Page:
There are a couple of very big red flags in your article. I hope you can follow them up with Michael Scheuer:
"In the long run, we're not safer because we're still operating on the assumption that we're hated because of our freedoms, when in fact we're hated because of our actions in the Islamic world."
No - We are hated because we are infidels and are not muslims. To a significant portion of the Islamic world, infidels are worthy of rape, slavery and slaughter. Even in the most "progressive" muslim countries in the world, non-muslims citizens are third class citizens. According to the Koran, it is right and good (and a way to heaven) to attack non-muslims and non-muslim lands. And once non-muslim land is conquered, it is forever muslim land (that is why Israeli really drives them nuts).
"If you're bin Laden living in a cave, all those things are part of the war and those things are going your way."
Somehow I do not think the invasion and conquering of two muslim countries by America, the death of nearly all his top leadership and himself living in cave worried that even one wrong cell phone call may invite Special Forces to pay him a visit was in his original plans. OBL wanted wars in which muslims would be killing and conquering the infidels. What he has now (mostly) is muslims killing muslims in muslim lands.
"It has said it couldn't get involved with large numbers in the Balkans war because it had no safe haven in the region."
This I do not understand. Thousands upon thousands of muslim fighters flocked to Bosnia and Kosovo from all across the middle east to fight the Serbs. They have a safe haven in Bosnia and Kosovo and are looking to expand them.
"We paid a great price for demonizing the Taliban. We saw them as evil because they didn't let women work, but that's largely irrelevant in Afghanistan."
The Taliban banned girls from school, executed women for adultery (from rape) as half time shows at soccer games, massacred untold tens of thousands (I have seen the mass graves), bombed cities to rubble, killed at will, destroyed anything non-islamic enough (including other mosques), wipe-out entire villages if one person converted from Islam, banned music, kite flying, certain haircuts, movies, etc. They were monsters. Yes, they kept order - so did the Nazis in the Jewish ghettos.
A bigger load of shit I have yet to read.
to paraphase ushad manji, "don't let them talk you into believing that it is the policies of the u.s. and britain that makes them behave this way."
iow, it is their policies, not ours, that are the problem.
This guy could be a faculty member at Harvard for Heaven's sake.
The US is wrong, and the Arabs and Muslims are only fighting back 'cause we're over there kicking down their front doors.
What about Kobar Towers? What about the embassy attacks? What about the attack on the Cole? What about September 11th?
The radical Muslim world declared war on us, and we didn't take it seriously until George Bush became president.
Mr. Clinton did nothing - and they still hit us over and over again.
It's too bad you feel that way, because he's entirely right.
Is he going for a Pulitzer? This guy must have bought into the entire Muzzie propoganda load over the years. His main source smells suspiciously like DU. The WAPO. The NY SLIMES.
What do expect from Scheuer other than feces?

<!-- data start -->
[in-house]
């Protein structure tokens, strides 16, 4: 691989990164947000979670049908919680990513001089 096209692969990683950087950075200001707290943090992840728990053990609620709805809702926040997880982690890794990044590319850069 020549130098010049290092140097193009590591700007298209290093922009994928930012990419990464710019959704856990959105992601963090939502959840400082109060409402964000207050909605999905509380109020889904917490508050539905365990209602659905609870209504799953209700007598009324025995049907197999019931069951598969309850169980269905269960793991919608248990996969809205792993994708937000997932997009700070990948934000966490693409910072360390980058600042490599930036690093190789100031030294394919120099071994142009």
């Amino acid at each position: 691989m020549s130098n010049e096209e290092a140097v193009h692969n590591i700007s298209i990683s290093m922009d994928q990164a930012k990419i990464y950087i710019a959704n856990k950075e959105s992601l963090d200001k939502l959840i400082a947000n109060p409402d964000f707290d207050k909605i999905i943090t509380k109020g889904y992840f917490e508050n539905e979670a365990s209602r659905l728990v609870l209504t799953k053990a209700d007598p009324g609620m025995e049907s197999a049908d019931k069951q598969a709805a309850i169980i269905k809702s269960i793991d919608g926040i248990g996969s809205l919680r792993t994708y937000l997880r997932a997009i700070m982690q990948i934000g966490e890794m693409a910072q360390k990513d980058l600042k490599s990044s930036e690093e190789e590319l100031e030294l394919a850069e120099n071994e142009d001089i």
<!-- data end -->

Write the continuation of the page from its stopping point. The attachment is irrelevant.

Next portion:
That, plus the fact that we stand in the way of their ambitions.
If my name was Cindy Sheehan, I'd agree with every word.
That's true to a point, but it's not that simple.
We support a lot of tyrants in the name of stability, and that motivates people into nationalistic goals that are co-opted by Islam, the same way that many of the independence movements of the 20th century were co-opted by Communism. The hard core Islamic fundamentalists wouldn't have a fraction of the power they do now, if they weren't fed from one hand on hatred of their tyrant, and on the other from oil dollars.
Islamic whackjobs have always been a problem, but the reason that the 'global jihad' has legs has a lot more to do with local politics than theological intolerance.
Another ankle biting flea on the president's ankles.
OTOH, it has been suggested that they hate us because they know they are losing the global culture battle to the West. This is a desperate last-ditch effort to save a dying 7th century culture.
I think so. It'll be a tough one though, the competetion is stiff. The WaPosts fake torture site piece, Newsweeks fake Kran flushing piece, Time's fake Haditha piece, The NY Times fake civil war peices......an endless list.
Michael Scheuer was let out of the CIA by Portor Goss's predeccessor so that he could go blow smoke across the CIA failures of the 1990s,
and so he could go falsely blame our foreign policy instead of admitting just how little they, the CIA actually knew and understood about:
(2)its basis in radical Islamic fundamentalist philosophy - not reactions to U.S. policy -
(3) just how deep the radical philosophy was penetrating Islamic societies and creating public push in those societies for changes in the policies of Islamic nations, to fulfill the goals of the radical philosophy - movement toward a world Islamic caliphate.
The CIA failed in the 1990s and continues to fail because it is more ignorant about the philosophical movement - and the depth and breadth of that movement - that underpins the terrorists than most western high school kids were about communism in the 1960s.
We lost nothing when people like Schuerer were let out of the CIA so they could author misinformation that blames the policians for the CIAs failures.
It's not that simple. They're repressed by tyrannical governments that in large part we support, like Saudi Arabia. They see attacking us as a way to have a fighting chance to damage their own government.
What about Kobar Towers? What about the embassy attacks? What about the attack on the Cole? What about September 11th?
All four operations done by less than 100 fanatics total. Those types of extremist will always need to be dealt with using lethal force, and Clinton is to blame for letting a little problem spiral into a colossal one. But the reason that there's more AQ now than before 9/11 has to do more than people 'hating our freedoms'.
The global jihad is a complex social phenomenon, and dismissing it all as unintelligible madness, we'll miss opportunities on how to combat it effectively.